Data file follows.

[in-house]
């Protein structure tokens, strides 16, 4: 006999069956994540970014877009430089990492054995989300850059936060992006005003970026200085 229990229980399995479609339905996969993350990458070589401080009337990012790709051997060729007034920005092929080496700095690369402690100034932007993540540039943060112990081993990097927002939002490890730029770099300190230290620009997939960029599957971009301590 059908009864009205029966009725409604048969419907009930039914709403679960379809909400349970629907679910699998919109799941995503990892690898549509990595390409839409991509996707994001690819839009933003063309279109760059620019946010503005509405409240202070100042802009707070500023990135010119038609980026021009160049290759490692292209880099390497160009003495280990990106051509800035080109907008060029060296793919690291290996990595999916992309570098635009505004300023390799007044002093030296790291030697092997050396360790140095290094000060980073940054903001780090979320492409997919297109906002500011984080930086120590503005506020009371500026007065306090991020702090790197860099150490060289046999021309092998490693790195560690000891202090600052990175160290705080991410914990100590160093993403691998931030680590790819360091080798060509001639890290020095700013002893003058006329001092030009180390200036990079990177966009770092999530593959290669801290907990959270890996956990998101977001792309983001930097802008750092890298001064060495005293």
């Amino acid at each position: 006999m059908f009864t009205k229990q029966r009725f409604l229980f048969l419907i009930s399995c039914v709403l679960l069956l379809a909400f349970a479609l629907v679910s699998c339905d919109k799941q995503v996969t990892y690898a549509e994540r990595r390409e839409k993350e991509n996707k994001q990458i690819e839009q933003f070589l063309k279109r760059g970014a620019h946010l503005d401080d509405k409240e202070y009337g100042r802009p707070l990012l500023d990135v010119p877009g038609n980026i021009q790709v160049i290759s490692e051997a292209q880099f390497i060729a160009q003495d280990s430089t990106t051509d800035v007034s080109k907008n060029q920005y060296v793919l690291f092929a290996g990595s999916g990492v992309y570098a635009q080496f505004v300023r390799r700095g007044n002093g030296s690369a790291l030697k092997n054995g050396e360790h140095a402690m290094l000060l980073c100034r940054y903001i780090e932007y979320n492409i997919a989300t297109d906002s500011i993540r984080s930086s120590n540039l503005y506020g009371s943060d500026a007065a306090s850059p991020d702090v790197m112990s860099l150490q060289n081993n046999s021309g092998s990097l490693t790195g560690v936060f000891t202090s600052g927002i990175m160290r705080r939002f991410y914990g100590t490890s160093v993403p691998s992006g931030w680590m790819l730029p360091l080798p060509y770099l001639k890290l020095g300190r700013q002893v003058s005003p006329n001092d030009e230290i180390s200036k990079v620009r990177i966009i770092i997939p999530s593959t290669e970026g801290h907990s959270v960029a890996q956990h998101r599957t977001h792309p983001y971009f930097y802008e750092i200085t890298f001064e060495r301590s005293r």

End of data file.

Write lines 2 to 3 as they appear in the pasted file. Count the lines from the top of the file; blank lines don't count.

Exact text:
């Protein structure tokens, strides 16, 4: 006999069956994540970014877009430089990492054995989300850059936060992006005003970026200085 229990229980399995479609339905996969993350990458070589401080009337990012790709051997060729007034920005092929080496700095690369402690100034932007993540540039943060112990081993990097927002939002490890730029770099300190230290620009997939960029599957971009301590 059908009864009205029966009725409604048969419907009930039914709403679960379809909400349970629907679910699998919109799941995503990892690898549509990595390409839409991509996707994001690819839009933003063309279109760059620019946010503005509405409240202070100042802009707070500023990135010119038609980026021009160049290759490692292209880099390497160009003495280990990106051509800035080109907008060029060296793919690291290996990595999916992309570098635009505004300023390799007044002093030296790291030697092997050396360790140095290094000060980073940054903001780090979320492409997919297109906002500011984080930086120590503005506020009371500026007065306090991020702090790197860099150490060289046999021309092998490693790195560690000891202090600052990175160290705080991410914990100590160093993403691998931030680590790819360091080798060509001639890290020095700013002893003058006329001092030009180390200036990079990177966009770092999530593959290669801290907990959270890996956990998101977001792309983001930097802008750092890298001064060495005293």
């Amino acid at each position: 006999m059908f009864t009205k229990q029966r009725f409604l229980f048969l419907i009930s399995c039914v709403l679960l069956l379809a909400f349970a479609l629907v679910s699998c339905d919109k799941q995503v996969t990892y690898a549509e994540r990595r390409e839409k993350e991509n996707k994001q990458i690819e839009q933003f070589l063309k279109r760059g970014a620019h946010l503005d401080d509405k409240e202070y009337g100042r802009p707070l990012l500023d990135v010119p877009g038609n980026i021009q790709v160049i290759s490692e051997a292209q880099f390497i060729a160009q003495d280990s430089t990106t051509d800035v007034s080109k907008n060029q920005y060296v793919l690291f092929a290996g990595s999916g990492v992309y570098a635009q080496f505004v300023r390799r700095g007044n002093g030296s690369a790291l030697k092997n054995g050396e360790h140095a402690m290094l000060l980073c100034r940054y903001i780090e932007y979320n492409i997919a989300t297109d906002s500011i993540r984080s930086s120590n540039l503005y506020g009371s943060d500026a007065a306090s850059p991020d702090v790197m112990s860099l150490q060289n081993n046999s021309g092998s990097l490693t790195g560690v936060f000891t202090s600052g927002i990175m160290r705080r939002f991410y914990g100590t490890s160093v993403p691998s992006g931030w680590m790819l730029p360091l080798p060509y770099l001639k890290l020095g300190r700013q002893v003058s005003p006329n001092d030009e230290i180390s200036k990079v620009r990177i966009i770092i997939p999530s593959t290669e970026g801290h907990s959270v960029a890996q956990h998101r599957t977001h792309p983001y971009f930097y802008e750092i200085t890298f001064e060495r301590s005293r």